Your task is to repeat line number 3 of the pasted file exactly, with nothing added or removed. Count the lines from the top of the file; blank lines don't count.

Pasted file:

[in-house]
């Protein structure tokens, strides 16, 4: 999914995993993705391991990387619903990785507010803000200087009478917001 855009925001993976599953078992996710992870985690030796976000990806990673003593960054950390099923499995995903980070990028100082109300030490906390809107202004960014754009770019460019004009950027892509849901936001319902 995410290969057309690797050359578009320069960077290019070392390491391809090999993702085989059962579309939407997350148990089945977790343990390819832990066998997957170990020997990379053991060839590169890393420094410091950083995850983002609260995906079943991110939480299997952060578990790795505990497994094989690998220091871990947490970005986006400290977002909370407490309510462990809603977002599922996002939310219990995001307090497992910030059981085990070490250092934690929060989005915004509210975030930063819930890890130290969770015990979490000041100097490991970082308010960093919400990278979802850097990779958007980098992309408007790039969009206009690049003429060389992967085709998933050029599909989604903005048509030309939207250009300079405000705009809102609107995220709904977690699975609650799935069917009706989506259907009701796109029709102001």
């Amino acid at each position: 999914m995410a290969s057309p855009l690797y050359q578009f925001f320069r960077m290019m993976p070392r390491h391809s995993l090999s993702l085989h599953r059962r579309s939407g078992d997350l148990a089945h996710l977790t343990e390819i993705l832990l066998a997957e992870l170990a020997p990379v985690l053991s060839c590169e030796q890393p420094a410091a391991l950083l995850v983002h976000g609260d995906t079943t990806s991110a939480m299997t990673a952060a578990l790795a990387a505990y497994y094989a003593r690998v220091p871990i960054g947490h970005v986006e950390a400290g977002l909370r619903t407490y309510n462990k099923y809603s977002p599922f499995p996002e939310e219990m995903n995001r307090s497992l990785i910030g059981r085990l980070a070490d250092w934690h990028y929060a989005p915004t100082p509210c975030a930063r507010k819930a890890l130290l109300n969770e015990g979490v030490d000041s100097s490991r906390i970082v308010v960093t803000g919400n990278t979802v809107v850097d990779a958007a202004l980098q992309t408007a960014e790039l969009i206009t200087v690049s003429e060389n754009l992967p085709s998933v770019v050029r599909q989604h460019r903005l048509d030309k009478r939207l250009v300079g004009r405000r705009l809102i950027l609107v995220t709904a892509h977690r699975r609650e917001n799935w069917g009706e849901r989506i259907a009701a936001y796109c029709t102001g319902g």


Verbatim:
């Amino acid at each position: 999914m995410a290969s057309p855009l690797y050359q578009f925001f320069r960077m290019m993976p070392r390491h391809s995993l090999s993702l085989h599953r059962r579309s939407g078992d997350l148990a089945h996710l977790t343990e390819i993705l832990l066998a997957e992870l170990a020997p990379v985690l053991s060839c590169e030796q890393p420094a410091a391991l950083l995850v983002h976000g609260d995906t079943t990806s991110a939480m299997t990673a952060a578990l790795a990387a505990y497994y094989a003593r690998v220091p871990i960054g947490h970005v986006e950390a400290g977002l909370r619903t407490y309510n462990k099923y809603s977002p599922f499995p996002e939310e219990m995903n995001r307090s497992l990785i910030g059981r085990l980070a070490d250092w934690h990028y929060a989005p915004t100082p509210c975030a930063r507010k819930a890890l130290l109300n969770e015990g979490v030490d000041s100097s490991r906390i970082v308010v960093t803000g919400n990278t979802v809107v850097d990779a958007a202004l980098q992309t408007a960014e790039l969009i206009t200087v690049s003429e060389n754009l992967p085709s998933v770019v050029r599909q989604h460019r903005l048509d030309k009478r939207l250009v300079g004009r405000r705009l809102i950027l609107v995220t709904a892509h977690r699975r609650e917001n799935w069917g009706e849901r989506i259907a009701a936001y796109c029709t102001g319902g």